Andy Warhol: another 15 minutes of fame
There’s still time to catch the Andy Warhol exhibition at the Baltimore Museum of Art (BMA), and it’s well worth the visit. On view through Jan. 9, the exhibition features more than 50 works the legendary Pop artist painted during the last decade of his life. Warhol died in 1987.
Having once declared that “painting is old-fashioned,” Warhol returned to the medium in the late 1970s. By then, he was already famous worldwide for his experimental films, in addition to his iconic silkscreened Pop art images of soup cans and celebrities, such as Marilyn Monroe.
Warhol, born Andrew Warhola in 1928, was a lifelong artist. He majored in pictorial design at the Carnegie Institute of Technology and moved to New York after graduating.
He had steady work as a commercial artist — as an illustrator for such magazines as Vogue, Harper’s Bazaar and The New Yorker, in addition to creating advertising and window displays for stores such as Bonwit Teller.
He had his first individual show in 1952 and his first group show — at the Museum of Modern Art — in 1956. In the 1960s, Warhol began appropriating images from popular culture, creating paintings that are distinctly recognizable for their uniquely modernist approach to familiar objects and personalities, including the Campbell’s Soup cans.
During this time, he also made several films that are now underground classics, such as Chelsea Girls and Empire.
In 1968, Warhol was nearly killed when he was shot by the founder (and sole member) of SCUM (Society for Cutting Up Men).
In the 1970s, Warhol returned to painting, and his works were exhibited extensively in museums and galleries around the world. He died in 1987 following routine gall bladder surgery.
First show of its kind
“Andy Warhol: The Last Decade” is the first American museum exhibition that focuses on Warhol’s late works. It was organized by the Milwaukee Art Museum and then traveled to the Museum of Modern Art in Fort Worth and the Brooklyn Museum. The BMA is the last stop for the exhibition.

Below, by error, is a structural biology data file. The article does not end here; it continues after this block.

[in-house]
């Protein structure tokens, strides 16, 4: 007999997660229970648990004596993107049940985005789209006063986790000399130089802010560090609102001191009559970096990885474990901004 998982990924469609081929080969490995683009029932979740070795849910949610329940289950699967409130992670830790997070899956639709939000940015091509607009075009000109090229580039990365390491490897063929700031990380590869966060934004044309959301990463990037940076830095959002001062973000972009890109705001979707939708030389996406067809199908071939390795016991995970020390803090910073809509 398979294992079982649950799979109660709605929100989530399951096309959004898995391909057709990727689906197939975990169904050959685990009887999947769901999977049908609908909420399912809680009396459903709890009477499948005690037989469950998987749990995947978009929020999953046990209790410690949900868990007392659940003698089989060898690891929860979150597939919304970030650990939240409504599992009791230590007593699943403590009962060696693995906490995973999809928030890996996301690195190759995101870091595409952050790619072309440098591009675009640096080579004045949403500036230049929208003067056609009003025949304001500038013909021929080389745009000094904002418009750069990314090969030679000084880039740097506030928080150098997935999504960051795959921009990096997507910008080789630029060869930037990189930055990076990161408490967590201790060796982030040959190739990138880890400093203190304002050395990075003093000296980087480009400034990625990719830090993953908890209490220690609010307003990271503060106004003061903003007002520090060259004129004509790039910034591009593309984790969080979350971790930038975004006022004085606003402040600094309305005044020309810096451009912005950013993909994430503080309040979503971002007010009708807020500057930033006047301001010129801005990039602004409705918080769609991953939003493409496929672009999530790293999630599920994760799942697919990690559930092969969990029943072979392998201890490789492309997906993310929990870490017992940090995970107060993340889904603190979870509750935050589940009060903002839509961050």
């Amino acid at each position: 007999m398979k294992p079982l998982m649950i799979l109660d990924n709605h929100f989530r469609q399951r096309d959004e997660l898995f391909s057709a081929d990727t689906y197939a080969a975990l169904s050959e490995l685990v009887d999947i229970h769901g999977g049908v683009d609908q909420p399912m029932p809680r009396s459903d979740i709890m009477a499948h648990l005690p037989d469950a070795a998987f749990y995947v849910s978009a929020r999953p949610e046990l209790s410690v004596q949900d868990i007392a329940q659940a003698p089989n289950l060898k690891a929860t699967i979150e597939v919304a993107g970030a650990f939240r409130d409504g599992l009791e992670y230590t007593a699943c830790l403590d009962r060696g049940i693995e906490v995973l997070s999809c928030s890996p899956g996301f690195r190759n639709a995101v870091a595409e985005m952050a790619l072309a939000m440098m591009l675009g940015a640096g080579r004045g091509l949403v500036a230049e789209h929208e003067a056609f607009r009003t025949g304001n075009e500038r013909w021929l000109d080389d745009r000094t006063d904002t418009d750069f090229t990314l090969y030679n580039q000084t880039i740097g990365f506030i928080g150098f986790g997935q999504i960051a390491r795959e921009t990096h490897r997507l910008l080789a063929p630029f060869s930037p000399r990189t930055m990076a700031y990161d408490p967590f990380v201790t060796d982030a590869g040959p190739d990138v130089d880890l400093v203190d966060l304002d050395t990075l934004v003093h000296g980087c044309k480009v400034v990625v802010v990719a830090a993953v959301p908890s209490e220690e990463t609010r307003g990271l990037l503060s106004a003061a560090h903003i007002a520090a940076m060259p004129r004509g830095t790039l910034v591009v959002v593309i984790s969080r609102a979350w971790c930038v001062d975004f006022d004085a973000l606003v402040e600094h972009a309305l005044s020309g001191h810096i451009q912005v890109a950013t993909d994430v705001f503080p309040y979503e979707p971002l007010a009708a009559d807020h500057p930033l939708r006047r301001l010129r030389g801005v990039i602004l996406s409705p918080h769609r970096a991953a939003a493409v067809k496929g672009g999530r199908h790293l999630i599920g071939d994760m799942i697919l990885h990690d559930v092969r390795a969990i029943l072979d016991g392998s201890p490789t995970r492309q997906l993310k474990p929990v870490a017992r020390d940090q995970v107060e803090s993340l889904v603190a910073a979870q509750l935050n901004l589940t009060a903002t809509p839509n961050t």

This attractive exhibition is both well-staged and well-mounted. The bright lighting and stark white walls showcase Warhol’s clean lines and use of vivid colors, seen in such works as “Eggs,” his various self-portraits, and at least one of his versions of “The Last Supper.”
In contrast to the brightly colored paintings, but no less attractive, are crisp black and white works. These include another version of “Eggs” and “Repent and Sin No More,” which mixes graffiti and street imagery.
Also included in the exhibition are works from the “yarn” paintings that have been called a nod to the “drip” works of abstract artist Jackson Pollack, as well as large-scale “Rorschach” paintings and a group of Pop-influenced “Black & White Ads.”
Warhol was also seemingly obsessed with his own image, examples of which abound — from a youthful outlined figure that he then repeated on wallpaper, to the more familiar fright-wig representations done in the year before he died.
At the end of the exhibition is an interactive lounge that provides a look at Warhol’s relationship to pop culture and politics in the late ‘70s and early ‘80s.
Here, you can relax on retro furniture, watch an episode of a TV program produced by Warhol, and page through copies of Interview magazine, which Warhol co-founded.
Take some time to spot the celebrities in an enormous photomontage of Warhol’s friends, and listen to the popular music of that generation.
“Andy Warhol: The Last Decade” is a special ticketed event with a complimentary audio tour. General admission to the BMA and its collection is free. Tickets for the Warhol exhibition are $15 for adults, $12 for those 65+, $5 for students and children ages 6 to 18, and free for those 5 and under and BMA members.
Tickets may be purchased at the box office in the visitor lobby, online at www.artbma.org, or by phone at 1-800-919-6272.
The BMA is open from 10 a.m. to 5 p.m. Wednesdays through Fridays and from 11 a.m. to 6 p.m. on Saturdays and Sundays. It will close at 3 p.m. on Christmas Eve and remain closed on Christmas Day. Also closed on Jan 1.
The museum is located on Art Museum Drive at N. Charles and 31st Streets. For more information, call (443) 573-1700 or visit www.artbma.org.